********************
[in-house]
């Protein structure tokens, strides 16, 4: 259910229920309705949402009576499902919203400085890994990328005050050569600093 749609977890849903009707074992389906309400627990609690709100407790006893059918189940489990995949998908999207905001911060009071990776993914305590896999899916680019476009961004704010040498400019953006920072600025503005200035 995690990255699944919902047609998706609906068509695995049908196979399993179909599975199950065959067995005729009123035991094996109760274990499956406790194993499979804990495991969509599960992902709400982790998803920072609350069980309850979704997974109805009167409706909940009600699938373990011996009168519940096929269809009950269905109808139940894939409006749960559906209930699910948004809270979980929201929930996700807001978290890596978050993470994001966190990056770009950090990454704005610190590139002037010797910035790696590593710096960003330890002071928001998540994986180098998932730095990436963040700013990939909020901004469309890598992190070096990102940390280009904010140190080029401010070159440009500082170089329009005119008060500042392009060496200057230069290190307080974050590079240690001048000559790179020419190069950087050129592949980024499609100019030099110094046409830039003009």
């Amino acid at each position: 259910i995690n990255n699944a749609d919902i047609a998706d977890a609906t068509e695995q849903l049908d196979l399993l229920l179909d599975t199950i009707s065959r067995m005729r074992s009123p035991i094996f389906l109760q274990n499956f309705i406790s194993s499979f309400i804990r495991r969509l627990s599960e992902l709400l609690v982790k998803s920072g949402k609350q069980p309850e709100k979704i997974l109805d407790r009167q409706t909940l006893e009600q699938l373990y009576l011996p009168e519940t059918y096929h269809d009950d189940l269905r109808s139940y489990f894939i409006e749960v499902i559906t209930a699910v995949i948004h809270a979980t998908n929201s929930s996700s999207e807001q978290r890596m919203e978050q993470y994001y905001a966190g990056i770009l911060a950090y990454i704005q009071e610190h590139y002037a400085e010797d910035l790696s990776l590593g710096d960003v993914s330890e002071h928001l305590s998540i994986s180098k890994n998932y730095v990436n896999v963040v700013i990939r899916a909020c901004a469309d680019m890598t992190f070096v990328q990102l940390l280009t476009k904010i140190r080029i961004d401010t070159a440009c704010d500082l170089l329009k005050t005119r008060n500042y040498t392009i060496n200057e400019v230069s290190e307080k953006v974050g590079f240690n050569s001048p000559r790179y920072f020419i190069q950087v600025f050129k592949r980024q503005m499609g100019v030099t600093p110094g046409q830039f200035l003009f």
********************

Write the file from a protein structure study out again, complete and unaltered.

[in-house]
């Protein structure tokens, strides 16, 4: 259910229920309705949402009576499902919203400085890994990328005050050569600093 749609977890849903009707074992389906309400627990609690709100407790006893059918189940489990995949998908999207905001911060009071990776993914305590896999899916680019476009961004704010040498400019953006920072600025503005200035 995690990255699944919902047609998706609906068509695995049908196979399993179909599975199950065959067995005729009123035991094996109760274990499956406790194993499979804990495991969509599960992902709400982790998803920072609350069980309850979704997974109805009167409706909940009600699938373990011996009168519940096929269809009950269905109808139940894939409006749960559906209930699910948004809270979980929201929930996700807001978290890596978050993470994001966190990056770009950090990454704005610190590139002037010797910035790696590593710096960003330890002071928001998540994986180098998932730095990436963040700013990939909020901004469309890598992190070096990102940390280009904010140190080029401010070159440009500082170089329009005119008060500042392009060496200057230069290190307080974050590079240690001048000559790179020419190069950087050129592949980024499609100019030099110094046409830039003009």
């Amino acid at each position: 259910i995690n990255n699944a749609d919902i047609a998706d977890a609906t068509e695995q849903l049908d196979l399993l229920l179909d599975t199950i009707s065959r067995m005729r074992s009123p035991i094996f389906l109760q274990n499956f309705i406790s194993s499979f309400i804990r495991r969509l627990s599960e992902l709400l609690v982790k998803s920072g949402k609350q069980p309850e709100k979704i997974l109805d407790r009167q409706t909940l006893e009600q699938l373990y009576l011996p009168e519940t059918y096929h269809d009950d189940l269905r109808s139940y489990f894939i409006e749960v499902i559906t209930a699910v995949i948004h809270a979980t998908n929201s929930s996700s999207e807001q978290r890596m919203e978050q993470y994001y905001a966190g990056i770009l911060a950090y990454i704005q009071e610190h590139y002037a400085e010797d910035l790696s990776l590593g710096d960003v993914s330890e002071h928001l305590s998540i994986s180098k890994n998932y730095v990436n896999v963040v700013i990939r899916a909020c901004a469309d680019m890598t992190f070096v990328q990102l940390l280009t476009k904010i140190r080029i961004d401010t070159a440009c704010d500082l170089l329009k005050t005119r008060n500042y040498t392009i060496n200057e400019v230069s290190e307080k953006v974050g590079f240690n050569s001048p000559r790179y920072f020419i190069q950087v600025f050129k592949r980024q503005m499609g100019v030099t600093p110094g046409q830039f200035l003009f």